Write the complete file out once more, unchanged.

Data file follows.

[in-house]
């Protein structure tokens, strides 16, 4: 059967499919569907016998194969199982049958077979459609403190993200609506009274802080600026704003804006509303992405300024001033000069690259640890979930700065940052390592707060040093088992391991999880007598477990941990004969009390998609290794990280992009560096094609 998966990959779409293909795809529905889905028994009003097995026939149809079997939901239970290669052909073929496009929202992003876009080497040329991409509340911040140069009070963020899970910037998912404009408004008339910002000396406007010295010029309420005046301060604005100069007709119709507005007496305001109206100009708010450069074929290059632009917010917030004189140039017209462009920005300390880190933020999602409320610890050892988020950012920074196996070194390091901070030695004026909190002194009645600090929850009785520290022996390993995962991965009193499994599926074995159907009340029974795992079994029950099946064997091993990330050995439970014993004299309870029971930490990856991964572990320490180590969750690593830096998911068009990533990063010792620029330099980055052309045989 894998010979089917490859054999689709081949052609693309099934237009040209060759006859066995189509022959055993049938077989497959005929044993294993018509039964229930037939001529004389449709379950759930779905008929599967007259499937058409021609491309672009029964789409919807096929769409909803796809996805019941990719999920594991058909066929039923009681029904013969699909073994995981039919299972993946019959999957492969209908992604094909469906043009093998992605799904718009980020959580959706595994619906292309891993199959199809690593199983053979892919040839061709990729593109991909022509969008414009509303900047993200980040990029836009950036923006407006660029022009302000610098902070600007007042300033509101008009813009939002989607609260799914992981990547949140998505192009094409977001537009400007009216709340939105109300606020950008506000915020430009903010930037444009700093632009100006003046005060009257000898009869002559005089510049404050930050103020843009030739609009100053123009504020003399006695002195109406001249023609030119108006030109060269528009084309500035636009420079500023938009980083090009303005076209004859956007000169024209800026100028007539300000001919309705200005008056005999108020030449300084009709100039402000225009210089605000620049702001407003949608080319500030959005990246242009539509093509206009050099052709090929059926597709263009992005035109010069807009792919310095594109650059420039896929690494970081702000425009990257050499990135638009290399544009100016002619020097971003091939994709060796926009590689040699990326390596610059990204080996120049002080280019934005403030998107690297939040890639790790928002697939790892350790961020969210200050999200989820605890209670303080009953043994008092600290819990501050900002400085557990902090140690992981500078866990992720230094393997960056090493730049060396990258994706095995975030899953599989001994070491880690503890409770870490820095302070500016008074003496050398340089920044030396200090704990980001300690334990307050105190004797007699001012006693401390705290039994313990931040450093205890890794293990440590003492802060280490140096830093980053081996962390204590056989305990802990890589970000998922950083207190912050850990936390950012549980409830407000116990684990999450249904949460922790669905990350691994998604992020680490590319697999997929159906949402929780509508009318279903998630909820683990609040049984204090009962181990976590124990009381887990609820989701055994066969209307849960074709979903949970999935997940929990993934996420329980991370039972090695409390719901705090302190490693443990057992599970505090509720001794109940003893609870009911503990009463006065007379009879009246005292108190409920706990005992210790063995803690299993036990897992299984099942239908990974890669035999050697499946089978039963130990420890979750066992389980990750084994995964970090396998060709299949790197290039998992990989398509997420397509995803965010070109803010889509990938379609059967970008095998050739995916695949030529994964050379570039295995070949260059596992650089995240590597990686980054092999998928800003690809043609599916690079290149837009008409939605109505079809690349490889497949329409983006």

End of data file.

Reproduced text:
[in-house]
């Protein structure tokens, strides 16, 4: 059967499919569907016998194969199982049958077979459609403190993200609506009274802080600026704003804006509303992405300024001033000069690259640890979930700065940052390592707060040093088992391991999880007598477990941990004969009390998609290794990280992009560096094609 998966990959779409293909795809529905889905028994009003097995026939149809079997939901239970290669052909073929496009929202992003876009080497040329991409509340911040140069009070963020899970910037998912404009408004008339910002000396406007010295010029309420005046301060604005100069007709119709507005007496305001109206100009708010450069074929290059632009917010917030004189140039017209462009920005300390880190933020999602409320610890050892988020950012920074196996070194390091901070030695004026909190002194009645600090929850009785520290022996390993995962991965009193499994599926074995159907009340029974795992079994029950099946064997091993990330050995439970014993004299309870029971930490990856991964572990320490180590969750690593830096998911068009990533990063010792620029330099980055052309045989 894998010979089917490859054999689709081949052609693309099934237009040209060759006859066995189509022959055993049938077989497959005929044993294993018509039964229930037939001529004389449709379950759930779905008929599967007259499937058409021609491309672009029964789409919807096929769409909803796809996805019941990719999920594991058909066929039923009681029904013969699909073994995981039919299972993946019959999957492969209908992604094909469906043009093998992605799904718009980020959580959706595994619906292309891993199959199809690593199983053979892919040839061709990729593109991909022509969008414009509303900047993200980040990029836009950036923006407006660029022009302000610098902070600007007042300033509101008009813009939002989607609260799914992981990547949140998505192009094409977001537009400007009216709340939105109300606020950008506000915020430009903010930037444009700093632009100006003046005060009257000898009869002559005089510049404050930050103020843009030739609009100053123009504020003399006695002195109406001249023609030119108006030109060269528009084309500035636009420079500023938009980083090009303005076209004859956007000169024209800026100028007539300000001919309705200005008056005999108020030449300084009709100039402000225009210089605000620049702001407003949608080319500030959005990246242009539509093509206009050099052709090929059926597709263009992005035109010069807009792919310095594109650059420039896929690494970081702000425009990257050499990135638009290399544009100016002619020097971003091939994709060796926009590689040699990326390596610059990204080996120049002080280019934005403030998107690297939040890639790790928002697939790892350790961020969210200050999200989820605890209670303080009953043994008092600290819990501050900002400085557990902090140690992981500078866990992720230094393997960056090493730049060396990258994706095995975030899953599989001994070491880690503890409770870490820095302070500016008074003496050398340089920044030396200090704990980001300690334990307050105190004797007699001012006693401390705290039994313990931040450093205890890794293990440590003492802060280490140096830093980053081996962390204590056989305990802990890589970000998922950083207190912050850990936390950012549980409830407000116990684990999450249904949460922790669905990350691994998604992020680490590319697999997929159906949402929780509508009318279903998630909820683990609040049984204090009962181990976590124990009381887990609820989701055994066969209307849960074709979903949970999935997940929990993934996420329980991370039972090695409390719901705090302190490693443990057992599970505090509720001794109940003893609870009911503990009463006065007379009879009246005292108190409920706990005992210790063995803690299993036990897992299984099942239908990974890669035999050697499946089978039963130990420890979750066992389980990750084994995964970090396998060709299949790197290039998992990989398509997420397509995803965010070109803010889509990938379609059967970008095998050739995916695949030529994964050379570039295995070949260059596992650089995240590597990686980054092999998928800003690809043609599916690079290149837009008409939605109505079809690349490889497949329409983006």